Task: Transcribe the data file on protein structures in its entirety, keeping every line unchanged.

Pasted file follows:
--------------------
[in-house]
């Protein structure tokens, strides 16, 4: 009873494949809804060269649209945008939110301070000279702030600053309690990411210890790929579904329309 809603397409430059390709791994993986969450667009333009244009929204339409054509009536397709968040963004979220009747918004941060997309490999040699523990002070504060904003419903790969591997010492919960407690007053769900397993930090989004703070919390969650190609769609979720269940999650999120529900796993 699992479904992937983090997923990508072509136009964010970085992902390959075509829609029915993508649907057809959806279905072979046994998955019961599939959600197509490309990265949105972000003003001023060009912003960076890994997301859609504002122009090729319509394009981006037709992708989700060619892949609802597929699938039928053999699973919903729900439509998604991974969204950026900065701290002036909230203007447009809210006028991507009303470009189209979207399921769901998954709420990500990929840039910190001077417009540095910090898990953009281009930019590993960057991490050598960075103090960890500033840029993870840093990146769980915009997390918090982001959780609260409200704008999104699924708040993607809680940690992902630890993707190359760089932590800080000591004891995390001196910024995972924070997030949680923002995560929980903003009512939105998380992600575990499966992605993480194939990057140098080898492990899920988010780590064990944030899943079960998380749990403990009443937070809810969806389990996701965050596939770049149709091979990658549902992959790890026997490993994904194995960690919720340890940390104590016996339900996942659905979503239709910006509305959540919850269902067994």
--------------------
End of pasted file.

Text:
[in-house]
């Protein structure tokens, strides 16, 4: 009873494949809804060269649209945008939110301070000279702030600053309690990411210890790929579904329309 809603397409430059390709791994993986969450667009333009244009929204339409054509009536397709968040963004979220009747918004941060997309490999040699523990002070504060904003419903790969591997010492919960407690007053769900397993930090989004703070919390969650190609769609979720269940999650999120529900796993 699992479904992937983090997923990508072509136009964010970085992902390959075509829609029915993508649907057809959806279905072979046994998955019961599939959600197509490309990265949105972000003003001023060009912003960076890994997301859609504002122009090729319509394009981006037709992708989700060619892949609802597929699938039928053999699973919903729900439509998604991974969204950026900065701290002036909230203007447009809210006028991507009303470009189209979207399921769901998954709420990500990929840039910190001077417009540095910090898990953009281009930019590993960057991490050598960075103090960890500033840029993870840093990146769980915009997390918090982001959780609260409200704008999104699924708040993607809680940690992902630890993707190359760089932590800080000591004891995390001196910024995972924070997030949680923002995560929980903003009512939105998380992600575990499966992605993480194939990057140098080898492990899920988010780590064990944030899943079960998380749990403990009443937070809810969806389990996701965050596939770049149709091979990658549902992959790890026997490993994904194995960690919720340890940390104590016996339900996942659905979503239709910006509305959540919850269902067994």